Listen to the 1966 Sergio Mendes hit “Mas Que Nada” once and chances are you’ll want to play it again. It’s an up-tempo, bottom-heavy samba track that’s both infectious and mystifying. Its lyrics are part gibberish (“Obá Obá Obá”) and part throwaway – its title alone translates literally to “But it’s nothing,” and more colloquially to “whatever” or “yeah, right.”
(“Mas” in Portuguese means “but,” while in Spanish it means “more.” American prints of Sergio Mendes & Brasil ’66, the album on which it appeared, titled the song as “Mais que nada,” Portuguese for “more than nothing.” One can only presume that some A&M Records executive outsmarted himself, believing “More Than Nothing” sounded more like the title of a song. The tune was also parenthetically subtitled “Ma-sh kay nada” in case gringos needed help with pronunciation.)
With American singer Lani Hall on lead vocals, “Mas Que Nada” was a modest hit in the U.S., and looking back it seems to have fit the pop cultural landscape of 1966 seamlessly. Just as the Jimi Hendrix version of “All Along The Watchtower” has been soundtrack to umpteen Vietnam retrospectives, the Mendes version of “Mas Que Nada” could play on an endless loop of swinging ’60s clips featuring go-go boots, miniskirts, the bright neon signs of L.A. nightclubs, and hip Playboy Mansion parties. It seems to illustrate musically a fun time – real or imagined – that existed briefly before things got bad in a hurry.
Of course the song is about Brazilian, not American culture, and its lyrics simply deal with somebody waving us aside and trying to get by so she can dance samba, damn it. The music she is excited about is samba blended with maracatu, an African-Brazilian genre from the northeast. É samba de preto velho, in other words, it’s an old black man’s music.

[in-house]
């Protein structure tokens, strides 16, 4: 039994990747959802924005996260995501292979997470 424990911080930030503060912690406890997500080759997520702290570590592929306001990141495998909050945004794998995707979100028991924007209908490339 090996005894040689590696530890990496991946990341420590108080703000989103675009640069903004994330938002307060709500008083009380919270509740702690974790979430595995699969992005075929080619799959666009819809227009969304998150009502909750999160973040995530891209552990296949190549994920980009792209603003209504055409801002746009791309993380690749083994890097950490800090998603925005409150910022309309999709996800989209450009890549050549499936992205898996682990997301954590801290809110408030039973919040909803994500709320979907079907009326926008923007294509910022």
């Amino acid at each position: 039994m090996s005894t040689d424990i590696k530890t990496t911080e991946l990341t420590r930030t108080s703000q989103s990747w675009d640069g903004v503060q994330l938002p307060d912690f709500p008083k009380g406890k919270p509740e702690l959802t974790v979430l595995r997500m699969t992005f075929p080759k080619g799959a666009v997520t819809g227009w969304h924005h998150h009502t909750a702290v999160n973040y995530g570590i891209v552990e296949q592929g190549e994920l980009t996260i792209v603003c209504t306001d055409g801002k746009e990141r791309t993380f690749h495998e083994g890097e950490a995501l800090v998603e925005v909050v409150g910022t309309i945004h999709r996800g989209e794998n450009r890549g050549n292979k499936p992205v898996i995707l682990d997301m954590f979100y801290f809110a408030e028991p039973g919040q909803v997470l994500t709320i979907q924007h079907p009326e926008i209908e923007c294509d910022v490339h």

Here’s a “live” performance by Sergio Mendes & Brasil ’66 on a TV special hosted by Eartha Kitt. It’s obviously the studio version (were audiences ever fooled when a live song faded out?) but I figured I’d pick a clip showing the band in action. Pay special attention to percussionist José Soares as he alternates between the tambourine and shaker – he really gets into it. Meanwhile vocalists Hall and Bibi Vogel seem a little restrained in their dancing. Maybe Standards & Practices didn’t think America was ready for the full samba effect.
Although Mendes’ version is the most popular, the song was written and originally performed in 1963 by fellow Brazilian Jorge Ben. Handling the vocals himself, Ben croons in a softer and more haunting style than Hall, and he gives the opening chant a priceless Tarzan-style yodel.
There’s an echoed, raw sound to Ben’s version, a style of the time that could be then heard on anything from Caribbean to folk to skiffle. The Tamba Trio covered the song the same year in a similar vein.
Since Mendes’ version was released, it’s been covered by numerous artists such as Dizzy Gillespie and Al Jarreau, though the less said about the Black Eyed Peas’ version, the better. Nevertheless it remains one of Brazil’s signature songs, with Mendes’ version finding crossover appeal and staying power in the U.S. and elsewhere.